Designing the Seed Cathedral
Heatherwick: It was built in China.
Heatherwick: It will be dismantled, but fortunately we’ve had enormous interest in the pavilion; many people are asking where it could be rebuilt afterwards, which is lovely. Our plans at the moment are for the seeds to be distributed to hundreds of different schools in China and the UK, because as a resource they’re something that schools have never had before. The project has been given the nickname “the dandelion”. That was a post-rationalization, but I quite like that the seeds will be virtually blown away, distributed to become teaching aids.
Heatherwick: That sheet gave us a way to create one unified surface, a visual calmness. It simplifies the true complexity of the British pavilion and creates a canopy which protects visitors from sun and rain as they go up the ramp to the bridge leading into the Seed Cathedral.
Heatherwick: A timber main box forms the structure underneath. Each of the acrylic rods has a metal tube that supports it and is connected to that box. Some of those metal tubes are structural. So the load is spread over the metal part of the structure, not over the acrylic, even though, interestingly, engineers discovered that we could support it on the acrylic. We did a lot of tests for that, but the timing was too tight for us to be able to have that unconventional structural system validated and proven, so we simply used the metal elements.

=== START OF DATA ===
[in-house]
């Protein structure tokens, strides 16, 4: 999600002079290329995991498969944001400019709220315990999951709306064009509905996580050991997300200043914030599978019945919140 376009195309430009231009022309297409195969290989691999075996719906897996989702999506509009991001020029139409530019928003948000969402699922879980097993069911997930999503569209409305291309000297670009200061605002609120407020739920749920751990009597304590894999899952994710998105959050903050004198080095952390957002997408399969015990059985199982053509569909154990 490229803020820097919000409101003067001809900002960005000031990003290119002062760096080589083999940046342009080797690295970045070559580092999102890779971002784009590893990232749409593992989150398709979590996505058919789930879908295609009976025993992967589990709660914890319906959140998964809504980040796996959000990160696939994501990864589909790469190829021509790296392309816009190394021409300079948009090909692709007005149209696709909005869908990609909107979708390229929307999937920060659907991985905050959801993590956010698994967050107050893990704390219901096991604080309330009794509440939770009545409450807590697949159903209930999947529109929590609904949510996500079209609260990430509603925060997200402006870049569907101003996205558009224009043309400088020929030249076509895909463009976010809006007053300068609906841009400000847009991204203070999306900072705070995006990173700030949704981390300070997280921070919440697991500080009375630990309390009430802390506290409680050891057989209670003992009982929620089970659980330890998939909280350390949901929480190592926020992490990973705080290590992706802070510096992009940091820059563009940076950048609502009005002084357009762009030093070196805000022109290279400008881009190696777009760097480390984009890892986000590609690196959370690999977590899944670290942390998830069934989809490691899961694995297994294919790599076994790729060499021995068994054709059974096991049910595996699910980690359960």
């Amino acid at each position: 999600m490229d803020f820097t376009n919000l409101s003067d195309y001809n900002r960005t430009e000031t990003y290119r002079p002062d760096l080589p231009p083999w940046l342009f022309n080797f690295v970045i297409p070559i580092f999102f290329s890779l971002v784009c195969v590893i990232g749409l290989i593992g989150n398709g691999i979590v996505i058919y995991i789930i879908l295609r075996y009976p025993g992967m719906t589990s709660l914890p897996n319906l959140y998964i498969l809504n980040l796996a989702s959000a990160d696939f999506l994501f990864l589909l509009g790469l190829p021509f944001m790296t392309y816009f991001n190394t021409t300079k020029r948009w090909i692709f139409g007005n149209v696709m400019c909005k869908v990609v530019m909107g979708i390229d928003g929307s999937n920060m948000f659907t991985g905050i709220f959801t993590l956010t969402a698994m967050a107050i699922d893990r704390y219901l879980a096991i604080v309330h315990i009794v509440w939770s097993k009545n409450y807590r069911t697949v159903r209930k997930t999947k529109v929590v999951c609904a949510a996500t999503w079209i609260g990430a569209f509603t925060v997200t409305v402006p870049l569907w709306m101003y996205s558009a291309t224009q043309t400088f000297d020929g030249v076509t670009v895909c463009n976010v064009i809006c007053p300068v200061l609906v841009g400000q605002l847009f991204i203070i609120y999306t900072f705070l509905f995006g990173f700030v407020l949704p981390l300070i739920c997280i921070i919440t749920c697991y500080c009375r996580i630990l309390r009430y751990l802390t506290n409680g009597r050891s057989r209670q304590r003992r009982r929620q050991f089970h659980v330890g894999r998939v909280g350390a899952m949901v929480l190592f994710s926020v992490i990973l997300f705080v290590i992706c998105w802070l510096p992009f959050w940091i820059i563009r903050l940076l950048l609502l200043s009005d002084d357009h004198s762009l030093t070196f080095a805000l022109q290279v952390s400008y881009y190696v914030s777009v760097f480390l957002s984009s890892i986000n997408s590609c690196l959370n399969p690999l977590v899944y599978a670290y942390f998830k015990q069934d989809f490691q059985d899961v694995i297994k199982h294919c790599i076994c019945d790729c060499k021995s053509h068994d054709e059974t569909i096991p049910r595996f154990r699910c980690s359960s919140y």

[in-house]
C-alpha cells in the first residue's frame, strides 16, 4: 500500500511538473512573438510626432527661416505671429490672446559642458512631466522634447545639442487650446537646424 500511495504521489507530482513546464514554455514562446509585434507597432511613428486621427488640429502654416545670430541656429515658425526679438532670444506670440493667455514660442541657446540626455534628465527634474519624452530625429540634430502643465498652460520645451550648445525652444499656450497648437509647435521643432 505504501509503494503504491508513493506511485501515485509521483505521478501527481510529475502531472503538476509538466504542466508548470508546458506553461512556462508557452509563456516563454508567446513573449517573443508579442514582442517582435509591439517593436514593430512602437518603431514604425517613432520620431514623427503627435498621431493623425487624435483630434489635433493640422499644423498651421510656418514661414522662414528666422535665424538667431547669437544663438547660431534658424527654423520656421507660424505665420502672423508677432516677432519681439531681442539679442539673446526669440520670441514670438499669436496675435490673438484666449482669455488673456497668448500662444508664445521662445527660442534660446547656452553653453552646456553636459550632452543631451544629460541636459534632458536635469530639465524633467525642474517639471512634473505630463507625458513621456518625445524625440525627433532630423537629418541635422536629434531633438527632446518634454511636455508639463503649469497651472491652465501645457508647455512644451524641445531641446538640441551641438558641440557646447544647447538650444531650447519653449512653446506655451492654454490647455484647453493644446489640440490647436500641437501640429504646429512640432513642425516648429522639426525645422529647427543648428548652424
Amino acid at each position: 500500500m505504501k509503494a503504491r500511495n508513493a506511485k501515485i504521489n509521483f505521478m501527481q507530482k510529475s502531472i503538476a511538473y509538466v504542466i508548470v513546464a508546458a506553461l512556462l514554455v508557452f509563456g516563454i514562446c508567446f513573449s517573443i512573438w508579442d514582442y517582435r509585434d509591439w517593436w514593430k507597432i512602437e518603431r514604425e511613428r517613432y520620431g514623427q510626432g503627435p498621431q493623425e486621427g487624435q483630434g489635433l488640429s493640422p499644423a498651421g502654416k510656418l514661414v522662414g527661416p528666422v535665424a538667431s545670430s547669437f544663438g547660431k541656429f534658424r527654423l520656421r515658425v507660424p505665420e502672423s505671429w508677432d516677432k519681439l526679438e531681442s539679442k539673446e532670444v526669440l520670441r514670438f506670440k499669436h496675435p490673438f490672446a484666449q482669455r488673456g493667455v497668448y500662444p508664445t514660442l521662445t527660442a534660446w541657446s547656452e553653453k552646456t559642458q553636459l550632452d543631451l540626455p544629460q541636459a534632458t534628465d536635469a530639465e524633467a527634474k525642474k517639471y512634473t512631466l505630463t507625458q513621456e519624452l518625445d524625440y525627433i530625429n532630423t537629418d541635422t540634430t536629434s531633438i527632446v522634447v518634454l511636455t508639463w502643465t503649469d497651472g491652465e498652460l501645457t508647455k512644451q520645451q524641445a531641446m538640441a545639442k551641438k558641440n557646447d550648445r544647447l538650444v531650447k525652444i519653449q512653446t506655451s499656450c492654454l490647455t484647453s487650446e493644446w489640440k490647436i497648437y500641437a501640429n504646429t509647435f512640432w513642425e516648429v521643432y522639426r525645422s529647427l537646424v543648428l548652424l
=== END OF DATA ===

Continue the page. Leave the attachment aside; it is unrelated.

Heatherwick: The whole Expo is about the future of cities. The United Kingdom has a long history of bringing nature into its cities, as a way of making cities more humane. We discovered that London was the greenest city of its size in the world, that both the world’s first public park and the world’s first major botanical institution (the Royal Botanic Gardens at Kew) were in the UK. Today, Kew is the pioneer of the Millennium Seed Bank partnership, an extraordinary conservation project in which seeds from 25 per cent of the world’s plant species are being collected, researched and stored. Many people know about this project but no one has ever seen it.
Architects: Heatherwick studio
Heatherwick: The big Expos around the world are all very busy, rich, complex and mind-bogglingly amazing events, but when you ask people what they remember, it always seems to be the pure, very simple things. So we thought we shouldn’t just design a building and then worry about what exhibition to put inside, but rather design something simple, where the exhibition idea determines the building.